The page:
On the Determinants of Leveraged Buyout activity: A comparison between developed and developing economies
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University of North Carolina at Charlotte
I study Leveraged buyouts (LBOs) internationally over the period 1980-2012. Returns on LBOs are on average higher for developed markets. However, returns of LBOs during high economic growth periods are high for developing nations relative to developed economies. On the other hand returns in developing nations are lower when compared to the returns in developed nations in periods of negative economic growth. During periods of negative economic growth, the returns in developing nations do not compensate for the high risk associated with them. Developing countries are more unstable relative to developed countries during conditions of boom as well as collapse. Exit times for LBO transactions in developing economies are therefore shorter relative to developed economies in periods of high economic growth rate. This is because PE investment firms would like to exit soon and lock in their profits. During periods of negative economic growth rate, the LBOs in developing nations exit sooner. When things go badly in the developing economies, they are magnified multiple times. Hence the PE firms would like to avoid further losses and hence exit sooner. In periods of low or medium economic growth, LBOs in developing economies take longer times to exit. Reputed firms and small firms have higher returns and exit sooner. Club deals have higher returns and exit sooner when compared with single PE firm deals, until the year there was higher government on the motive of club deals. After 2006 there was higher government scrutiny which make club deals take longer time to exit. Club deals in developing economies are on average not profitable and exit sooner.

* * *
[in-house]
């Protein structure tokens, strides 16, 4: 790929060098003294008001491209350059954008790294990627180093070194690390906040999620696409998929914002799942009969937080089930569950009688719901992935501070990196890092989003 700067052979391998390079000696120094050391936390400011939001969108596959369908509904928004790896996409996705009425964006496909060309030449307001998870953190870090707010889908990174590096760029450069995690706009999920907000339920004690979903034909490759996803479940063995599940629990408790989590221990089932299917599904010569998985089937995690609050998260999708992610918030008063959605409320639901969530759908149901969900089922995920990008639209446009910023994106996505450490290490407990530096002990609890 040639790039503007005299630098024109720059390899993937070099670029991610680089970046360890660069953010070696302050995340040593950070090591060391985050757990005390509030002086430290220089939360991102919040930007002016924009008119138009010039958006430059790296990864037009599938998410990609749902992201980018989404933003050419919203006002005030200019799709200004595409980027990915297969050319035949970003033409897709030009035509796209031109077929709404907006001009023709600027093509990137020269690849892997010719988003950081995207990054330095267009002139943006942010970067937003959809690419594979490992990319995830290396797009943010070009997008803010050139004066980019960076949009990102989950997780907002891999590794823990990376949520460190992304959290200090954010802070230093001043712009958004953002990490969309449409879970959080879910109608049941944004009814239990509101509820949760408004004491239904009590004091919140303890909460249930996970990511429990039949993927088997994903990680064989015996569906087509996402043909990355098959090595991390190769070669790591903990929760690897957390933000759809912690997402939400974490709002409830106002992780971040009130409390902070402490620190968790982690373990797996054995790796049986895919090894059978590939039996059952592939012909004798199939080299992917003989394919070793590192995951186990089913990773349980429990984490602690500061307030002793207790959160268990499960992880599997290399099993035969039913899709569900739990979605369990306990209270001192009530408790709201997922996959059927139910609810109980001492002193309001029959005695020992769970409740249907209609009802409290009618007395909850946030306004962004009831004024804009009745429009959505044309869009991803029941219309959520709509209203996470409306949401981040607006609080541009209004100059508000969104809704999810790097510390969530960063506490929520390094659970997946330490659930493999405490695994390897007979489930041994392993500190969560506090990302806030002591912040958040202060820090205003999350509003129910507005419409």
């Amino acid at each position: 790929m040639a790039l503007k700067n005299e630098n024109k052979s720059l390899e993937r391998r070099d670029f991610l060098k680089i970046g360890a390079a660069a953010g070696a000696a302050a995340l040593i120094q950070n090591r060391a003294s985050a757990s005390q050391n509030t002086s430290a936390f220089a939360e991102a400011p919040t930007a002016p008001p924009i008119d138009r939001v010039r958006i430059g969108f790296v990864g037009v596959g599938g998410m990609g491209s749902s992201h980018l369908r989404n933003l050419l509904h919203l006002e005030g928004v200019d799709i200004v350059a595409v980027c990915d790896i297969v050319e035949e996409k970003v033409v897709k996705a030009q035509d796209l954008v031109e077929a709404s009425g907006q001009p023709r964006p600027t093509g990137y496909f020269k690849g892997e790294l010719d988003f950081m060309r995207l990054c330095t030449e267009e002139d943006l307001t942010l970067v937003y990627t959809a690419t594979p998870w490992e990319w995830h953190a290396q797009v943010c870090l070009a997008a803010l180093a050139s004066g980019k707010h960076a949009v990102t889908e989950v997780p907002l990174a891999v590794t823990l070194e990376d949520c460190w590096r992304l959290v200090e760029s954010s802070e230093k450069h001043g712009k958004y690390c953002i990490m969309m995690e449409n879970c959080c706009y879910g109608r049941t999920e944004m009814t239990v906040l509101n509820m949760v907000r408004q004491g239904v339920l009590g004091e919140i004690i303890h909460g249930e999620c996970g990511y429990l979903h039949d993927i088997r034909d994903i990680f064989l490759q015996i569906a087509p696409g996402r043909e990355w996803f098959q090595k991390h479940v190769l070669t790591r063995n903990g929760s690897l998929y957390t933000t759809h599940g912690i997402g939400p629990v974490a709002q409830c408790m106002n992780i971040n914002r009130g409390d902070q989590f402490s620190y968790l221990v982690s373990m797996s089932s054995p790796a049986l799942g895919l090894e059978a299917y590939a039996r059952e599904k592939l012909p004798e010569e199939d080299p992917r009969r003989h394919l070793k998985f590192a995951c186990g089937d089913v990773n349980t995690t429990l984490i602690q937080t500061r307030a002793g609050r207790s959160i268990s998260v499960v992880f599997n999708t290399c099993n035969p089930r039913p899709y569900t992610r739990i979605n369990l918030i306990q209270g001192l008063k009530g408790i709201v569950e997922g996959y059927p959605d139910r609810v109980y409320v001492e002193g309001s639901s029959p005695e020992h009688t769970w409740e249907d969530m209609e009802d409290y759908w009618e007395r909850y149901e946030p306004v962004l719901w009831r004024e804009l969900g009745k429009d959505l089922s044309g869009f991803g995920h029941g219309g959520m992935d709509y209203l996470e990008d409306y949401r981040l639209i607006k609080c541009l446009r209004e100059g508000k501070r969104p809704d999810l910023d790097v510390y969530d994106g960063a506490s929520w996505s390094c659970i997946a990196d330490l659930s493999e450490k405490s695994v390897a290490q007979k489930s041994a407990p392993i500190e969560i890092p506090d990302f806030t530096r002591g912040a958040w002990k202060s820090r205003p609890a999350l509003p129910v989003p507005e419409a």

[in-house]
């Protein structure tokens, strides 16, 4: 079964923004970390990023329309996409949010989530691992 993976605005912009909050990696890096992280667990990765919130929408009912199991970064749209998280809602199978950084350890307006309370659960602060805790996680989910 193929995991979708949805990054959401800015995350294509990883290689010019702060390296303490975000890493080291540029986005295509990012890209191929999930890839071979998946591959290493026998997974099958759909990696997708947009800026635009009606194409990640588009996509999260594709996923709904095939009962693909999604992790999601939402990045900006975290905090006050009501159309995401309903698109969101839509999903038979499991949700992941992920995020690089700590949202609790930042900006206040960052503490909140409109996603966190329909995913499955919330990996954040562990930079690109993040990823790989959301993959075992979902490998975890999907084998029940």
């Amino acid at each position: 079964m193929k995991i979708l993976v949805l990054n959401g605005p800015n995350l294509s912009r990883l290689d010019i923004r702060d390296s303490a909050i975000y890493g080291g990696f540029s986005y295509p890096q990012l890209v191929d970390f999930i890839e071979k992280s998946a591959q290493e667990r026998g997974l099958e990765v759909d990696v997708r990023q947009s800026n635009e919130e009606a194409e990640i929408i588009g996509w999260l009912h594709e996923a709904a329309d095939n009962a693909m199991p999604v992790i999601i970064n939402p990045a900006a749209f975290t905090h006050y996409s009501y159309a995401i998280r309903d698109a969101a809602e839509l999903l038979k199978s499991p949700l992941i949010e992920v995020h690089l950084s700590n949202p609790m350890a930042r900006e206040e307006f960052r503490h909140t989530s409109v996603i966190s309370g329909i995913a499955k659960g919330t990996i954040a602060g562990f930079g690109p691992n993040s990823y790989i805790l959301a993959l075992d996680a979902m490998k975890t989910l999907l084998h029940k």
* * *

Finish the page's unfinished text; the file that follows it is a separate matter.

King, TaoHsienClark, StevenKumar, Ram
Thesis (Ph.D.)--University of North Carolina at Charlotte, 2014.
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